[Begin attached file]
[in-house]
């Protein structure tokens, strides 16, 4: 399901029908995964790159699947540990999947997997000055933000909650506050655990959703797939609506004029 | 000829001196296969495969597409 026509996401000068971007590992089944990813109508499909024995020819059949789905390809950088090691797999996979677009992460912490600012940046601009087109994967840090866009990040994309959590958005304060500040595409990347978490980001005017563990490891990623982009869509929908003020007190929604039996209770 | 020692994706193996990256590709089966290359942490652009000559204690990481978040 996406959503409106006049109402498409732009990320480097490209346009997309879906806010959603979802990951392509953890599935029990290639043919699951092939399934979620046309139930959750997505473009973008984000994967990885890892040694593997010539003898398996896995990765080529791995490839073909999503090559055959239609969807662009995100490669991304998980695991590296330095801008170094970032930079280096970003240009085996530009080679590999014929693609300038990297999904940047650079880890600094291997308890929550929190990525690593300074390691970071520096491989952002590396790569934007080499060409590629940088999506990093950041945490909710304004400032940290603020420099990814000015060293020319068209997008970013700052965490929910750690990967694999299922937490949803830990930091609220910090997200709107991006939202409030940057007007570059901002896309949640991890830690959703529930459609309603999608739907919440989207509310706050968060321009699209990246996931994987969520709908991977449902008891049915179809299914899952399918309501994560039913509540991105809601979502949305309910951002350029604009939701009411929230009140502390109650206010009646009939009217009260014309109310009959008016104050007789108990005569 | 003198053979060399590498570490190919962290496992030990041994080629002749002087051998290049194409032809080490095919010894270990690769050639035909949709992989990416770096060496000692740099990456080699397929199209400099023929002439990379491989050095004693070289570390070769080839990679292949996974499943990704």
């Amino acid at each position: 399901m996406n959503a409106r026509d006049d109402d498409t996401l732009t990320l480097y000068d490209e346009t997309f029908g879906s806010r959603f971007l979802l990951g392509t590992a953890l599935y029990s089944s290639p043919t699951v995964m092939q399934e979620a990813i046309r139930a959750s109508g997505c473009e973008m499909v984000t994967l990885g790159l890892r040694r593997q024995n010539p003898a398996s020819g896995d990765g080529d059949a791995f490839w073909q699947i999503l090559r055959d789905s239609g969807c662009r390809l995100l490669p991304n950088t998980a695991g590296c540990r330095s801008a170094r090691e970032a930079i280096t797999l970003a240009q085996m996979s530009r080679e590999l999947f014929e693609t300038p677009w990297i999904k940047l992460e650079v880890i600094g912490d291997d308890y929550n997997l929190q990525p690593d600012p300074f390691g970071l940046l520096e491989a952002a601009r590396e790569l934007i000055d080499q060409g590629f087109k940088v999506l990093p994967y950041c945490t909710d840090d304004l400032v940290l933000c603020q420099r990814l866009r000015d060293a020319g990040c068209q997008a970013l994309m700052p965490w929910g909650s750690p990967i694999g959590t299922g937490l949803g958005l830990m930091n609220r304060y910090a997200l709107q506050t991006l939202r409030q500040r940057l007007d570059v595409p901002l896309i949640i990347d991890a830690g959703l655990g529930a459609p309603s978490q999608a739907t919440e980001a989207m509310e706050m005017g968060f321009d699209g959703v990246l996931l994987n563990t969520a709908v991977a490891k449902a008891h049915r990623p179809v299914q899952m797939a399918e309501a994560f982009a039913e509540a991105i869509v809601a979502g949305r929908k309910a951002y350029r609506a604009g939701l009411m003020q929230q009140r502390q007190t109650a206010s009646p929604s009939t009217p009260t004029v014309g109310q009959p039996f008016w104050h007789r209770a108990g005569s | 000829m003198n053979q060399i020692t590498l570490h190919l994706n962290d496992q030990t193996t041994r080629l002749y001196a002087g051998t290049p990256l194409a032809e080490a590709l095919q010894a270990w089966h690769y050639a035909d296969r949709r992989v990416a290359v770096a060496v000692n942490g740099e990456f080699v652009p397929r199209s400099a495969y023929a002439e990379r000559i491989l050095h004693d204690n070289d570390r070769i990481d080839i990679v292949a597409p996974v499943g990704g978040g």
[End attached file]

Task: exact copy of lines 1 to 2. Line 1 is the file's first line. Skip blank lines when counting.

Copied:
[in-house]
């Protein structure tokens, strides 16, 4: 399901029908995964790159699947540990999947997997000055933000909650506050655990959703797939609506004029 | 000829001196296969495969597409 026509996401000068971007590992089944990813109508499909024995020819059949789905390809950088090691797999996979677009992460912490600012940046601009087109994967840090866009990040994309959590958005304060500040595409990347978490980001005017563990490891990623982009869509929908003020007190929604039996209770 | 020692994706193996990256590709089966290359942490652009000559204690990481978040 996406959503409106006049109402498409732009990320480097490209346009997309879906806010959603979802990951392509953890599935029990290639043919699951092939399934979620046309139930959750997505473009973008984000994967990885890892040694593997010539003898398996896995990765080529791995490839073909999503090559055959239609969807662009995100490669991304998980695991590296330095801008170094970032930079280096970003240009085996530009080679590999014929693609300038990297999904940047650079880890600094291997308890929550929190990525690593300074390691970071520096491989952002590396790569934007080499060409590629940088999506990093950041945490909710304004400032940290603020420099990814000015060293020319068209997008970013700052965490929910750690990967694999299922937490949803830990930091609220910090997200709107991006939202409030940057007007570059901002896309949640991890830690959703529930459609309603999608739907919440989207509310706050968060321009699209990246996931994987969520709908991977449902008891049915179809299914899952399918309501994560039913509540991105809601979502949305309910951002350029604009939701009411929230009140502390109650206010009646009939009217009260014309109310009959008016104050007789108990005569 | 003198053979060399590498570490190919962290496992030990041994080629002749002087051998290049194409032809080490095919010894270990690769050639035909949709992989990416770096060496000692740099990456080699397929199209400099023929002439990379491989050095004693070289570390070769080839990679292949996974499943990704």